A 10-inch Newtonian reflector was used to make this observation.  At 139x with a 0.43º true FOV, Chi Ursa Majoris easily fit into the field with 3877, making for an interesting view.  Between the brightness of Chi and the dimmest star seen near the galaxy at mag. 13.3, there was a nearly ten magnitude difference in brightness throughout.  But once again the human eye proved up to the task of accommodating the huge dynamic range, something that no camera is capable of doing! 

NGC 3877 appeared as a dim slash, clearly longer than its width, and oriented NE/SW.  No structure, mottling, or brightness variations were noted.  It looked like a little cigar in the view.  

NGC3877 McCabe


Carl Bellitti:  Observer from Massachusetts 

I am a new member of the South Shore Astronomical Society.  I have an EAA setup and still learning the ropes.  A fellow member informed us of the challenge, so I decided to give it a shot.  I have attached an image.

My notes are as following:  

Location: Hanover, MA

Seeing: 3/5

Transparency: 4/5

Bortle: ~5

Time: 9:30 EST

Telescope: 6-inch Schmidt-Cassegrain with f/6.3 focal reducer

Camera: Canon EOS Rebel T5, 1200D (unmodded)

Exposures: (6) x 30″ live stacked


  • Bright Center clearly visible
  • Galaxy is nearly on it’s edge but probably skewed a bit.  (Somewhat Similar to M82)
  • Alkaphrah is clearly visible and dominates the shot, but adds interest.
  • I had set my expectations low, but results exceeded them.              
  • Image as following:  North is to the left, and West is up.  



Rony De Laet: Observer from Belgium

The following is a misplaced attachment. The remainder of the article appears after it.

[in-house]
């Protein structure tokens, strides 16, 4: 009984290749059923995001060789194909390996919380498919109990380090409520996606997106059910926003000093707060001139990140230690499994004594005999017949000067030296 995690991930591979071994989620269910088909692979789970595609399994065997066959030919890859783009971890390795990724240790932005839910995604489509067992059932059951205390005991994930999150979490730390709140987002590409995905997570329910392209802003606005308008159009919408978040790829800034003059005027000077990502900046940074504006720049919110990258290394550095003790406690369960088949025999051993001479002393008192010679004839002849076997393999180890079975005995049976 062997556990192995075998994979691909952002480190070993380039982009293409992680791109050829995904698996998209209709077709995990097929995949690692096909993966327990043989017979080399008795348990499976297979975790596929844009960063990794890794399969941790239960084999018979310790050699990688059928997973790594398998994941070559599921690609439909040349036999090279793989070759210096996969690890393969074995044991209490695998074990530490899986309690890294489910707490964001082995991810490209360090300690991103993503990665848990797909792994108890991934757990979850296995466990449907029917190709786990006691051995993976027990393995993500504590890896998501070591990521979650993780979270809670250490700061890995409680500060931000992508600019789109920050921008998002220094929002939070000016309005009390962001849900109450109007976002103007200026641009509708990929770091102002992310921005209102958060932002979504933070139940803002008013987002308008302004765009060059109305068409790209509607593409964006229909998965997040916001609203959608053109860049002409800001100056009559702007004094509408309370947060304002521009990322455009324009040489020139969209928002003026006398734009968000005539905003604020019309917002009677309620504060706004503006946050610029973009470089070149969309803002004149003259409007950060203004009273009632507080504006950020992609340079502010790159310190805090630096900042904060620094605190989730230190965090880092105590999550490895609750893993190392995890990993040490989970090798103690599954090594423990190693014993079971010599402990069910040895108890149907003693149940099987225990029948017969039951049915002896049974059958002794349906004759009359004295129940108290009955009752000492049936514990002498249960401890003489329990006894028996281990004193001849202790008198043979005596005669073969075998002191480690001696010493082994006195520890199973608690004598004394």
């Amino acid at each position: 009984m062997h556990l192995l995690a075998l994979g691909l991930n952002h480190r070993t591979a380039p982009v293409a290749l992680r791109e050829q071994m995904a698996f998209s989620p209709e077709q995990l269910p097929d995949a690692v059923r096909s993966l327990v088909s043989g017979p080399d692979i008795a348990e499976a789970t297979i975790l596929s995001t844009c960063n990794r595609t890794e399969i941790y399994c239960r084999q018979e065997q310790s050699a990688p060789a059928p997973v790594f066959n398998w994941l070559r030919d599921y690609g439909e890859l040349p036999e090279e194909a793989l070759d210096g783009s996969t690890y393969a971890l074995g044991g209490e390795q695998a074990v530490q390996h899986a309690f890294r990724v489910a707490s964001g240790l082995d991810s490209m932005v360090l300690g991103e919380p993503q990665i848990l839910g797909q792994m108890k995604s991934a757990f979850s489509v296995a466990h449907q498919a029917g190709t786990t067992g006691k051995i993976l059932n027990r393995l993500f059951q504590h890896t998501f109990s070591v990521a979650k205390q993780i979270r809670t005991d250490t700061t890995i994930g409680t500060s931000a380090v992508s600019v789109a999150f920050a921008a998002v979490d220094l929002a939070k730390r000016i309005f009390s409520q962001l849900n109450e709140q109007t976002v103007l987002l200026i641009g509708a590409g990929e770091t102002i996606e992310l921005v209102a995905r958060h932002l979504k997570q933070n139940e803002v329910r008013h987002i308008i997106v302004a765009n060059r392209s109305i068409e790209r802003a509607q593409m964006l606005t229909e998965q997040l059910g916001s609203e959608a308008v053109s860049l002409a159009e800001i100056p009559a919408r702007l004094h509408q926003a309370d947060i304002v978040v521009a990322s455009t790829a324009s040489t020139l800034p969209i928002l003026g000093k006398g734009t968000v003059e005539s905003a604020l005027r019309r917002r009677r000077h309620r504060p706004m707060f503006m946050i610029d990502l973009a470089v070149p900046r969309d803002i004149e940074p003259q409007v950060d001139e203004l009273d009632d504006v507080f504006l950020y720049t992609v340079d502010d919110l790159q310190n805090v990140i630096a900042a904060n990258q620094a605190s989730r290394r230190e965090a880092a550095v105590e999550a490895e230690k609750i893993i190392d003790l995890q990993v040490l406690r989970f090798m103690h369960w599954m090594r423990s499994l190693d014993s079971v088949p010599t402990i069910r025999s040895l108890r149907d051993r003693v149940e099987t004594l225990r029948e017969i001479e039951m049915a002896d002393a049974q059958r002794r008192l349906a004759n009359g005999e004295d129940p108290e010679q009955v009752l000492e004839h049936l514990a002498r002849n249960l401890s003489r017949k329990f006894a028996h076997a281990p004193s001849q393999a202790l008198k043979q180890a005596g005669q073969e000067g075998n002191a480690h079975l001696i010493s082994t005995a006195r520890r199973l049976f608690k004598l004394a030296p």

Telescope: 10-inch f/5 truss Dobsonian 

I had never before observed this galaxy. So I didn’t know what to expect. I used the Stellarium app on my smartphone to locate this object. It is something that I started using since last year. I can switch my phone to the red night mode and dim the screen.  It works really well to preserve my night vision. I point my red dot finder to the nearest star that’s visible with the naked eye and then I use my phone to star hop from star to object with my lowest power eyepiece. Stellarium pointed me towards Chi Uma.  That shouldn’t be a difficult search.  I switched off the phone and centered Chi Uma in the eyepiece of my 10-inch truss dob. Now what? Where’s the galaxy? Back to Stellarium for another look. It turned out that Chi is a perfect beacon but also a blazing lighthouse in a 24mm eyepiece at 53x. 

I swept over the galaxy’s location without noticing it. Once I knew what to look for, I could detect the galaxy’s dim glow. With 91x, Chi was still present in the fov. And it ruined my night vision once again. Time for a higher magnification. 

With 144x, I could finally separate NGC 3877 from its pesky beacon. I prefer to slowly sweep my target through the fov.  It triggers my dark adapted retina. 

With Chi Uma staying around, it would be useless. I found the best view at 211x. It allowed me to study the core and nucleus of the galaxy in detail. The nucleus appeared not stellar, but rather elongated in the same position angle as the elongated halo. I noticed a small dark arc between the SE-side of the nucleus and the core. Maybe a dust band? The core tappers towards the bar shaped halo. Its SW tip continues as if it forms a spiral arm? The elongated halo doesn’t seem to be symmetrically shaped. I returned to 144x to study the halo’s edges. The NW curved long edge of the halo appears darkened where it nears the nucleus. The SE long edge of the halo is more developed.